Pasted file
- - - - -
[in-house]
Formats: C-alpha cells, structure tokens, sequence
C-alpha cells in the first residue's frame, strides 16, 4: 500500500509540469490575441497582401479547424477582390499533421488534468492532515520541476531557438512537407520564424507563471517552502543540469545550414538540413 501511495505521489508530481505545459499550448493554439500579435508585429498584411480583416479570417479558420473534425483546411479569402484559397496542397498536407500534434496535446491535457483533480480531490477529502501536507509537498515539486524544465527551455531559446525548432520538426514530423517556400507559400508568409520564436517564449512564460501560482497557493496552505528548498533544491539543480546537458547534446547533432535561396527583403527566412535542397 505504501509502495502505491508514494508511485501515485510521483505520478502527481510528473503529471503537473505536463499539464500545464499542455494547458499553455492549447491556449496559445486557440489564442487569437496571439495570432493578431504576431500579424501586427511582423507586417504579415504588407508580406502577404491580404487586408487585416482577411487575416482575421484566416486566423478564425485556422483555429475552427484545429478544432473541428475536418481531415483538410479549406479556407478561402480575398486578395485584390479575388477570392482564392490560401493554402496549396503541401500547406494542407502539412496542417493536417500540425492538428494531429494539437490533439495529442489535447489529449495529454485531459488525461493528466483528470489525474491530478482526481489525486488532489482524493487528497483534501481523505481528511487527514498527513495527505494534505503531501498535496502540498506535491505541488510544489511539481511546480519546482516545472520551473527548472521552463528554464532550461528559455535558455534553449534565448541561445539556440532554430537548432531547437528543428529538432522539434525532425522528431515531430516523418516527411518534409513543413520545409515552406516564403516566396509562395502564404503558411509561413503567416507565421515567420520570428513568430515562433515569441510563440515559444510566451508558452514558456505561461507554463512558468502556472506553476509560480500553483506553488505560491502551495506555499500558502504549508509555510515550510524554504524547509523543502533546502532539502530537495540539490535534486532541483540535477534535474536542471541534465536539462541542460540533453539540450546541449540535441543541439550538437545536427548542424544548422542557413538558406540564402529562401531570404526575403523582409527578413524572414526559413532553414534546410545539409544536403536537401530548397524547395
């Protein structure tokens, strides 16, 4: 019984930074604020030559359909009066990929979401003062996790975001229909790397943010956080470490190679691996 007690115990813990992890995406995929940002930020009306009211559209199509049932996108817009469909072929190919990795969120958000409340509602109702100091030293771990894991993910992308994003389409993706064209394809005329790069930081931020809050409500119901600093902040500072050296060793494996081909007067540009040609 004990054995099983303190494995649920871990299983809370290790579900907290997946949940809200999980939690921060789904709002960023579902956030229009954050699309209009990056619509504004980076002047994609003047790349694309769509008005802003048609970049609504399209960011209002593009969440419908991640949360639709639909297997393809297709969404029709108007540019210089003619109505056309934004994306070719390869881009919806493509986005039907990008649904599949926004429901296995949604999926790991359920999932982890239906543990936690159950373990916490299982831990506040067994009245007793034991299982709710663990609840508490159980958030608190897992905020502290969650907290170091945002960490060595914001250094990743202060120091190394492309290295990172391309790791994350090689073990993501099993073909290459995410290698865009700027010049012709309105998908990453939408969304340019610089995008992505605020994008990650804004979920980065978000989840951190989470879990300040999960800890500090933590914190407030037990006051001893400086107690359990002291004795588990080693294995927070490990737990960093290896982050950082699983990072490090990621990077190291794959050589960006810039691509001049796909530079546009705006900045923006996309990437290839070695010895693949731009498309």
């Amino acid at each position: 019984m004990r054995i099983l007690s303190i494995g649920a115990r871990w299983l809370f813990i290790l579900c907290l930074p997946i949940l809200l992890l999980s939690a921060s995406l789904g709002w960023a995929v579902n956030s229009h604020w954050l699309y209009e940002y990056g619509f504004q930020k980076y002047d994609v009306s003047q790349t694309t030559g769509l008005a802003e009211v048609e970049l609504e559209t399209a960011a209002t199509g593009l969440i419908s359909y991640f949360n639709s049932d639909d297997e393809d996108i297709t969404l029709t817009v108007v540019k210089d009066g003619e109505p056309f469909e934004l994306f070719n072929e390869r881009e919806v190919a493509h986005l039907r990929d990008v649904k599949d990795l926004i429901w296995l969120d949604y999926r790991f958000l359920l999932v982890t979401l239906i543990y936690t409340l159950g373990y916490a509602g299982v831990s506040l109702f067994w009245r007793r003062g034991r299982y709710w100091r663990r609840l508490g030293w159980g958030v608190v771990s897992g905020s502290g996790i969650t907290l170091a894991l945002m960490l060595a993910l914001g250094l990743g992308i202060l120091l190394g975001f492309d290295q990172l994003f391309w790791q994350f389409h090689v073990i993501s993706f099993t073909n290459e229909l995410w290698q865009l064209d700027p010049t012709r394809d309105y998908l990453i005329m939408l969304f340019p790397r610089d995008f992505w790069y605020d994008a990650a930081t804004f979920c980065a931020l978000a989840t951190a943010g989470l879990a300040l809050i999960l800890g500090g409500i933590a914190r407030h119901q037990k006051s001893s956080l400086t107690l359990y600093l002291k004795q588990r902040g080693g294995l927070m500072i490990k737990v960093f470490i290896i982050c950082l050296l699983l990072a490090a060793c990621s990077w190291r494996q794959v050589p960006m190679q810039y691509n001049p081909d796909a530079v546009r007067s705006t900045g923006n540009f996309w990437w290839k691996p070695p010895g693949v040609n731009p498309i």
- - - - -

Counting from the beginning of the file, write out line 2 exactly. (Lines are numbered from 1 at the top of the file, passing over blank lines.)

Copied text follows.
Formats: C-alpha cells, structure tokens, sequence